There are now only four areas in the UK where it is cheaper to buy than rent
Renting is cheaper than buying a home for the first time in over six years, says Hamptons.
Prior to the pandemic, those buying with a 10% deposit would have saved £102 a month compared with renters, according to the research by the estate agency.
But last month, the average private renter was spending £71 a month less in rent.
There are now only four areas in the UK – North East, North West, Yorkshire and Humber, and Scotland – where it is cheaper to buy than rent.
This is in contrast to May last year, when younger adults returned to live with their families during the pandemic leading to a drop in rental demand.
Hamptons says the switch comes despite a 7.1% rise in average rents over the past 12 months, as strong house price growth coupled with increases in higher loan-to-value (LTV) mortgage rates have added to the cost of buying and owning a home.
As a result, it is cheaper for a typical first-time buyer to rent than buy on a monthly basis as the average monthly rent is £1,054 compared with mortgage repayments at £1,125. It is the first time since December 2014 that renting is cheaper than buying.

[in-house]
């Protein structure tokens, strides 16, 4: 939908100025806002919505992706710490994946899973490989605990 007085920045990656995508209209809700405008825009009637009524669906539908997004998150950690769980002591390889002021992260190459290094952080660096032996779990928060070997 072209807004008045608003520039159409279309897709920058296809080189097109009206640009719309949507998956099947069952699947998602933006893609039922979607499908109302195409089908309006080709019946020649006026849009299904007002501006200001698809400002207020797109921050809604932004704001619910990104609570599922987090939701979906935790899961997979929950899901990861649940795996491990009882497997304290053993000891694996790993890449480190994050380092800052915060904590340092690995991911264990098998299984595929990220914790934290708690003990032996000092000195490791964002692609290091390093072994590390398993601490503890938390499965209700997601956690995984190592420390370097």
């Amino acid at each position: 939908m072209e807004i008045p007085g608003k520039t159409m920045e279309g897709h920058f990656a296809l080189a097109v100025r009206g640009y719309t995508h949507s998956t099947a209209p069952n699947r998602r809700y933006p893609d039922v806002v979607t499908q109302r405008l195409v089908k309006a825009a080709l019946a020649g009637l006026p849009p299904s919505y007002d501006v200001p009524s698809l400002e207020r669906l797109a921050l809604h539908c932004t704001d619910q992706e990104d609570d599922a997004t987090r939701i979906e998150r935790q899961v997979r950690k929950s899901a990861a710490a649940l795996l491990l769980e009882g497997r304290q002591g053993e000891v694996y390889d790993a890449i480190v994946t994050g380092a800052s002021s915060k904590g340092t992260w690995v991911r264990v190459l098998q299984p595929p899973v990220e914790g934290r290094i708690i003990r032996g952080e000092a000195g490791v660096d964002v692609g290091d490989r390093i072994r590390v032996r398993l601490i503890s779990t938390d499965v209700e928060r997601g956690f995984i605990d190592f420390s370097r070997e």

The biggest shift since the start of the pandemic has been seen in London.
Falling rents there mean a buyer putting down a 10% deposit on a property in the capital will have gone from being £123 a month better off buying in March 2020, to spending £251 a month less on rent in May 2021, the report said.
The research does not include financial and other factors which potential first-time buyers will consider when deciding to rent rather than buy, or vice versa.
Aneisha Beveridge, Hamptons’ head of research, said the pandemic was responsible for reversing this six-year-long trend.
A year ago, lenders were either increasing their rates or withdrawing higher loan-to-value mortgages altogether, she said. For first-time buyers in particular this pushed up the cost of paying a mortgage, if they could get one at all, to well above the cost of renting.
Ms Beveridge added that it was likely that the balance would swing back somewhat towards buying, particularly as mortgage rates come down, but this would likely be partly offset by rising house prices.
And while interest rates are falling, they’re still considerably above where they were pre-pandemic on higher LTV (loan-to-value) loans, she said. Despite this, we expect the gap between renting and buying to close over the remainder of this year, moving back towards longer-term levels in 2022.